- The Washington Times - Wednesday, May 6, 2009

ASSOCIATED PRESS

Justice Department ethics officials have stopped short of recommending criminal charges against Bush administration lawyers who wrote secret memos approving harsh interrogation techniques of terror suspects.

A person familiar with the inquiry, who spoke on the condition of anonymity, said investigators with the Office of Professional Responsibility (OPR) recommended referring two of the three lawyers to state bar associations for possible disciplinary action.

The person, who was not authorized to discuss the inquiry, noted that the investigative report was still in draft form and subject to revisions.

Attorney General Eric H. Holder Jr. also may make his own determination about what steps to take once the report has been made final.

The Justice Department notified two senators by letter that a key deadline in the inquiry expired Monday, signaling that most of the work on the matter was completed.

The letter does not mention the possibility of criminal charges, nor does it name the lawyers under scrutiny. Nor does the letter indicate what the findings of the final report would be.

The inquiry has become a politically loaded guessing game, with some advocating criminal charges against the lawyers and others urging that the matter be dropped.

Jay Bybee, John Yoo and Steven Bradbury worked in the Justice Department’s Office of Legal Counsel and played key roles in crafting the legal justification for techniques critics call torture.

Investigators initially recommended professional sanctions against Mr. Bybee and Mr. Yoo, but not Mr. Bradbury, according to the person familiar with the matter. That would come in the form of recommendations to state bar associations, where the most severe possible punishment is disbarment.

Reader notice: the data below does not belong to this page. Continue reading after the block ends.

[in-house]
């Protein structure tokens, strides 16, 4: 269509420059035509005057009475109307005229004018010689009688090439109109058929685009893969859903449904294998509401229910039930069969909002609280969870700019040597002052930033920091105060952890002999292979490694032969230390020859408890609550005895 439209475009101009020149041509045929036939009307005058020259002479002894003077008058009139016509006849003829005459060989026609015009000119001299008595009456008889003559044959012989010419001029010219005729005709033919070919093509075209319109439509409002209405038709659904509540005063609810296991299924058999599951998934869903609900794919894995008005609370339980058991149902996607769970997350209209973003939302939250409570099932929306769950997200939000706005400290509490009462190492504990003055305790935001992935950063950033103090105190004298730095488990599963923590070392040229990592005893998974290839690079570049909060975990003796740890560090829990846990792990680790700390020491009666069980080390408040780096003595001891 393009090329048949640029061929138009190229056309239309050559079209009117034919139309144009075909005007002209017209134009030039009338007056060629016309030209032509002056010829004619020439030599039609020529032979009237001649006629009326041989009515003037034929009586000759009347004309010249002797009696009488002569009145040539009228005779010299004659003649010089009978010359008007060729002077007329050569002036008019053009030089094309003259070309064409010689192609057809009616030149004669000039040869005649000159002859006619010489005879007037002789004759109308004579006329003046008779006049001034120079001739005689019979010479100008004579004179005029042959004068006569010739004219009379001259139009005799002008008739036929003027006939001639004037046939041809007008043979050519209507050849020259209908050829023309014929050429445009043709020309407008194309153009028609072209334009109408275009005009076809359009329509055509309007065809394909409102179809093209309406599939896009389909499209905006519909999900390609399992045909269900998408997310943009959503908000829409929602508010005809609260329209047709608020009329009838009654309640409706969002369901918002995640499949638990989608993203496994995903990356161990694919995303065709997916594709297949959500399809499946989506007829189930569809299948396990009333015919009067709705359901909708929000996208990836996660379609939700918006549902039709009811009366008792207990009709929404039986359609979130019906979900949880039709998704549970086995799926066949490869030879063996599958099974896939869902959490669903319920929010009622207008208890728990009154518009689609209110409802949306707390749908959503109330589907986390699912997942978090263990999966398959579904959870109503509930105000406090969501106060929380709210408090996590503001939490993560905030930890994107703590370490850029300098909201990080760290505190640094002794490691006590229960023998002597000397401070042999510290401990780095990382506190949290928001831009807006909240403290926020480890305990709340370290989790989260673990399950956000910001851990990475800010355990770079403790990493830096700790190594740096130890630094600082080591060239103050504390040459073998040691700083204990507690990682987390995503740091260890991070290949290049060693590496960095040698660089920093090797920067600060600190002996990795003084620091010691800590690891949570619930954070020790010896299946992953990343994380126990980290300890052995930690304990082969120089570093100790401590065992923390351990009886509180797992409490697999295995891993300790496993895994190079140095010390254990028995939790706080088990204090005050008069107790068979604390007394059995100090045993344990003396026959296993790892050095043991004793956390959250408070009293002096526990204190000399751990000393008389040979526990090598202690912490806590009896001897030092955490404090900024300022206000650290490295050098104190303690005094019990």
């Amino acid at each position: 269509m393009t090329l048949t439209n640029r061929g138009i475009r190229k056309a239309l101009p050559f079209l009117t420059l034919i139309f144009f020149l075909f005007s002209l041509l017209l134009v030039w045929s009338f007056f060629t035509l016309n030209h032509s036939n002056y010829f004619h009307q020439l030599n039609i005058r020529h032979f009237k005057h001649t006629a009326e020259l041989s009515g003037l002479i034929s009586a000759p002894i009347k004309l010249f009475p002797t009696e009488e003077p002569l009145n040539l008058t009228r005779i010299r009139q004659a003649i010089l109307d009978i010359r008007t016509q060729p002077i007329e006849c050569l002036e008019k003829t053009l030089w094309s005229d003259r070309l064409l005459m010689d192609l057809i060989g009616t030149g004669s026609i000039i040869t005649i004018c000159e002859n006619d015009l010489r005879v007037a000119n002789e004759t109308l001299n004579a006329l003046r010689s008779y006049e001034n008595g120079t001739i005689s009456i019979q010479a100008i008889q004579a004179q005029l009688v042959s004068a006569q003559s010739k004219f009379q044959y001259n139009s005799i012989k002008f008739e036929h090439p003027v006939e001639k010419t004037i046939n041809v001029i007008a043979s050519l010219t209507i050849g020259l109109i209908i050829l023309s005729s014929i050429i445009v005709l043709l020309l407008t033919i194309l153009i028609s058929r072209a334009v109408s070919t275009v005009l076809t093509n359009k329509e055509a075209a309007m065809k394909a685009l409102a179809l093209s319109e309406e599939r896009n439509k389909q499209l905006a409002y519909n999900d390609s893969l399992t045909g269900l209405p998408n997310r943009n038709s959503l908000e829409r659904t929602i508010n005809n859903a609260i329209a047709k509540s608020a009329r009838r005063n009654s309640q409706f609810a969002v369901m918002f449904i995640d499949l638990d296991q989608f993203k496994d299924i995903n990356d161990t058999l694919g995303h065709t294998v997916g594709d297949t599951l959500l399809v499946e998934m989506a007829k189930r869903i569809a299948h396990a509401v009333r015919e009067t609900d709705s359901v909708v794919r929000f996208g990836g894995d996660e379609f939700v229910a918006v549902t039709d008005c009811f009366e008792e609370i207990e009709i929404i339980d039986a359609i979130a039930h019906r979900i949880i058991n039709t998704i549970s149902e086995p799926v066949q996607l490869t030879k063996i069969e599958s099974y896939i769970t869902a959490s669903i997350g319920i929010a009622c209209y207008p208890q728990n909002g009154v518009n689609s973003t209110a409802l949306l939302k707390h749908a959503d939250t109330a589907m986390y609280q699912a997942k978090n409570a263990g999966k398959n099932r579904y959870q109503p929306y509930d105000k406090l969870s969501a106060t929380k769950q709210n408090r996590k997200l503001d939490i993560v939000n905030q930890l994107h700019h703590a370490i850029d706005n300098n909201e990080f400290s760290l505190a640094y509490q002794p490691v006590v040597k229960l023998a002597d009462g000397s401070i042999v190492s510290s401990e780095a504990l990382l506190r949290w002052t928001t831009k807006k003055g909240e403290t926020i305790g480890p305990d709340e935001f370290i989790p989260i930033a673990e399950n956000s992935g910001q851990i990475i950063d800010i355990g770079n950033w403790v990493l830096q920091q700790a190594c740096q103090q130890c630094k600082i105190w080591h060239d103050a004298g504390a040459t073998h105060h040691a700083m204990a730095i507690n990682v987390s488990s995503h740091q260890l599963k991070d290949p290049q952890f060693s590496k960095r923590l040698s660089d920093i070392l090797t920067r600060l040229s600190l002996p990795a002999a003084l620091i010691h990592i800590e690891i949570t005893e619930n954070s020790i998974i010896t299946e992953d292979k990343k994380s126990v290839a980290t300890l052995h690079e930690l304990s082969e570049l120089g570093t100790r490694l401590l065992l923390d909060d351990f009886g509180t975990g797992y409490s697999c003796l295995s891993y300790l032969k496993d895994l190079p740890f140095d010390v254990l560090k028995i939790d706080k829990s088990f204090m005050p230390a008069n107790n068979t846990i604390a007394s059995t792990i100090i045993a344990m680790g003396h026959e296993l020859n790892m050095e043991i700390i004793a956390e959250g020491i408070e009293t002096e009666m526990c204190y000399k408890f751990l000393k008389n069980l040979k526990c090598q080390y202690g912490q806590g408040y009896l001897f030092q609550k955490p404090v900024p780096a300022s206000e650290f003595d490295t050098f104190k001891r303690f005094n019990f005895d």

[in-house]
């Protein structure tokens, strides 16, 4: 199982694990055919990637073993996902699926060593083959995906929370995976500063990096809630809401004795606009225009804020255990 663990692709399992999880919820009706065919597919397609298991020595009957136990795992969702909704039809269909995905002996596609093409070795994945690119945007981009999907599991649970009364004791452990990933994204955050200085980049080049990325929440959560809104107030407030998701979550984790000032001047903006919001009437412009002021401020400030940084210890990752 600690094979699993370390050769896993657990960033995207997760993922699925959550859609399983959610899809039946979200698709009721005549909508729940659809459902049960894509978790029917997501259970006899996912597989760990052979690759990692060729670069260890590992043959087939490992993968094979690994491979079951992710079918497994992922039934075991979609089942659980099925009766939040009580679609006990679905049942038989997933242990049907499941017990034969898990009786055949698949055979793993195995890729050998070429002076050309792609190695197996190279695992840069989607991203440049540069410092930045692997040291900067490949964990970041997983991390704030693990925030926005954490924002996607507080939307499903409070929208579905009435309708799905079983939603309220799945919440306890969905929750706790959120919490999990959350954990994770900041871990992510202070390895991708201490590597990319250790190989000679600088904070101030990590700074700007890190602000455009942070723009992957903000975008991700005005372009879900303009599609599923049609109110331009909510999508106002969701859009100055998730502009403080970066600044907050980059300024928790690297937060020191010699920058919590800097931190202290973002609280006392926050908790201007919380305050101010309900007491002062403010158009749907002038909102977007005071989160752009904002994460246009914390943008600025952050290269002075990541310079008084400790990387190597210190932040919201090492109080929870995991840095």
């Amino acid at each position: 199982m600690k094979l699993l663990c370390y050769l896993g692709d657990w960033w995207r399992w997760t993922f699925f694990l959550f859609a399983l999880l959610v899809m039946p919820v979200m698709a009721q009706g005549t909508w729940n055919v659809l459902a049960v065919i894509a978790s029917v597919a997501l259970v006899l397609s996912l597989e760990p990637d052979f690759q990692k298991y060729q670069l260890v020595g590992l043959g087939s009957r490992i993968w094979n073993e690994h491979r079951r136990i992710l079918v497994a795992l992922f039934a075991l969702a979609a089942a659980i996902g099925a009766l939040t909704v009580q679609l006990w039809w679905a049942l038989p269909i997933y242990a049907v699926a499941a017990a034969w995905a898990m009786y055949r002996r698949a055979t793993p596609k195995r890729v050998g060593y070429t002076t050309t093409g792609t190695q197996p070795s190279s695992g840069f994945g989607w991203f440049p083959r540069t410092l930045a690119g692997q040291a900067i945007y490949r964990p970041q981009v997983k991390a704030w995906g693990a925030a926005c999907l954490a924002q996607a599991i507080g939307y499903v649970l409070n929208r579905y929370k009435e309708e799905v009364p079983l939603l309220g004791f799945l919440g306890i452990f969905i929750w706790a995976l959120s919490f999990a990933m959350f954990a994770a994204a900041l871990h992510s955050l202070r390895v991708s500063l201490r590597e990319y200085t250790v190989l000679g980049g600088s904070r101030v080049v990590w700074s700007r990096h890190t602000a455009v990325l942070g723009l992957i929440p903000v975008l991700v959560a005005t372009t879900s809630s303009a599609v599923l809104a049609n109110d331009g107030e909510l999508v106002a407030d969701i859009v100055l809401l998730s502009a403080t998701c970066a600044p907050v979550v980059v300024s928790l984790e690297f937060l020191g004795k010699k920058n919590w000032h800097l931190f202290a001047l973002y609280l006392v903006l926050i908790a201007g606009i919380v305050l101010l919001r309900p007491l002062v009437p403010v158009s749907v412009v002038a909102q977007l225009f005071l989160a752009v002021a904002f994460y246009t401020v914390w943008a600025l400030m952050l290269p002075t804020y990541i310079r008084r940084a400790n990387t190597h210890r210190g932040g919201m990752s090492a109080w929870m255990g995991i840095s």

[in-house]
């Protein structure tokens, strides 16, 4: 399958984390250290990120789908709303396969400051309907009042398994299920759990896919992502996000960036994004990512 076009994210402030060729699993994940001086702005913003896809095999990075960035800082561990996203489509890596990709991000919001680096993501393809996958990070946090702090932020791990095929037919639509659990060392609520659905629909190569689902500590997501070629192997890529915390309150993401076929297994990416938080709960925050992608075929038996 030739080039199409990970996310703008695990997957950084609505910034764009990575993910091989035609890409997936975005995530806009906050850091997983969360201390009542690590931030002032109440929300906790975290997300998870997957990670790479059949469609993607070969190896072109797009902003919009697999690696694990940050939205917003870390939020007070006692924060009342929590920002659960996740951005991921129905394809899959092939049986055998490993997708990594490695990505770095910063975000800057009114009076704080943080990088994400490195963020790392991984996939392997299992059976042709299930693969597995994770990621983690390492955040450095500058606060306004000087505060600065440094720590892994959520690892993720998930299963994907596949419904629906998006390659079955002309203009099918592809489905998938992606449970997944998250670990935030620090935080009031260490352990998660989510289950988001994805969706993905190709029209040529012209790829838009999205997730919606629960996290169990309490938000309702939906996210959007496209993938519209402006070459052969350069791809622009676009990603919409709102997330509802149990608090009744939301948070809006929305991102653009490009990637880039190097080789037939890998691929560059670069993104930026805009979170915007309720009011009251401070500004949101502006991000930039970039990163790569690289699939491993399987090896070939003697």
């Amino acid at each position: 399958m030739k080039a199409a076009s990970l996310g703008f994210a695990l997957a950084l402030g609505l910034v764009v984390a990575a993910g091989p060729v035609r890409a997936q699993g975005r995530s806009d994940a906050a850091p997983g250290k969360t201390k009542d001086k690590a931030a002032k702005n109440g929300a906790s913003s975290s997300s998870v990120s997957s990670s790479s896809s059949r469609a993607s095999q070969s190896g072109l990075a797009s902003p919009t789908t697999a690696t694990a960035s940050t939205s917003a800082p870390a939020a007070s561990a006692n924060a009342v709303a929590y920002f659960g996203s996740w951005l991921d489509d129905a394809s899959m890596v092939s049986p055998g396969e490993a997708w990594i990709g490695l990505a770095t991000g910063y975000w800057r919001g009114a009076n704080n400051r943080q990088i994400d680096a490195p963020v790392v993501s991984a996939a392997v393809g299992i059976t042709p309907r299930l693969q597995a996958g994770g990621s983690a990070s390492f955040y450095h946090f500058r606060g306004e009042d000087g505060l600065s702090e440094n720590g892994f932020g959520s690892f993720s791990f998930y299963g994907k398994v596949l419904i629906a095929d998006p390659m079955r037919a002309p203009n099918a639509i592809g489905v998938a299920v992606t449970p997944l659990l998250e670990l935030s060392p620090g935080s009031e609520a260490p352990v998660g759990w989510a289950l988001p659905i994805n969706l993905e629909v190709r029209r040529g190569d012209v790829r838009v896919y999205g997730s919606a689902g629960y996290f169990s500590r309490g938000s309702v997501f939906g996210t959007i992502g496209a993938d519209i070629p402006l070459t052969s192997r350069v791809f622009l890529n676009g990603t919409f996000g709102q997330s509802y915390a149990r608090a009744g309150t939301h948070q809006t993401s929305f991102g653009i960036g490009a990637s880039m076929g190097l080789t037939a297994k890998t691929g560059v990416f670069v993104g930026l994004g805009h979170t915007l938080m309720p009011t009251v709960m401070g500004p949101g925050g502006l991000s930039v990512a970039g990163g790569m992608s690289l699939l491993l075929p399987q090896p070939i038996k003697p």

Mr. Bybee is now a judge on the 9th U.S. Circuit Court of Appeals. Mr. Yoo is a professor at the University of California at Berkeley. Mr. Bradbury returned to private practice when he left the government at the end of President George W. Bush’s term in the White House.

Asked for comment, Mr. Yoo’s lawyer Miguel Estrada said he signed an agreement with the Justice Department not to discuss the draft report. Bybee lawyer Maureen Mahoney did not immediately return a call seeking comment.

“The former employees have until May 4, 2009, to provide their comments on the draft report,” states the letter from Assistant Attorney General Ronald Weich to Democratic Sens. Sheldon Whitehouse of Rhode Island and Richard J. Durbin of Illinois.

Mr. Whitehouse has scheduled a hearing on the issue next week.

Now that the deadline has passed, there is little more for officials to do but make revisions to it based on the responses they have received, and decide how much, if any, of the findings should be made public.

Mr. Whitehouse and Mr. Durbin have pressed the Justice Department for more information about the progress of the OPR investigation.

The office examines possible ethics violations by Justice Department employees. On rare occasions, the office can recommend a full-blown criminal investigation.

The language of the letter, dated Monday, indicates the inquiry will result in a final report.

The letter notes that Mr. Holder and his top deputy will have access to any information they need “to evaluate the final report and make determinations about appropriate next steps.”

The results of the investigation were delayed late last year, when then-Attorney General Michael B. Mukasey and his deputy asked investigators to give the lawyers a chance to respond to their findings, as is typically done for those who still work for the Justice Department.

Investigators also shared a draft copy with the CIA to review whether the findings contained any classified information. According to the letter, the CIA then requested to comment on the report.

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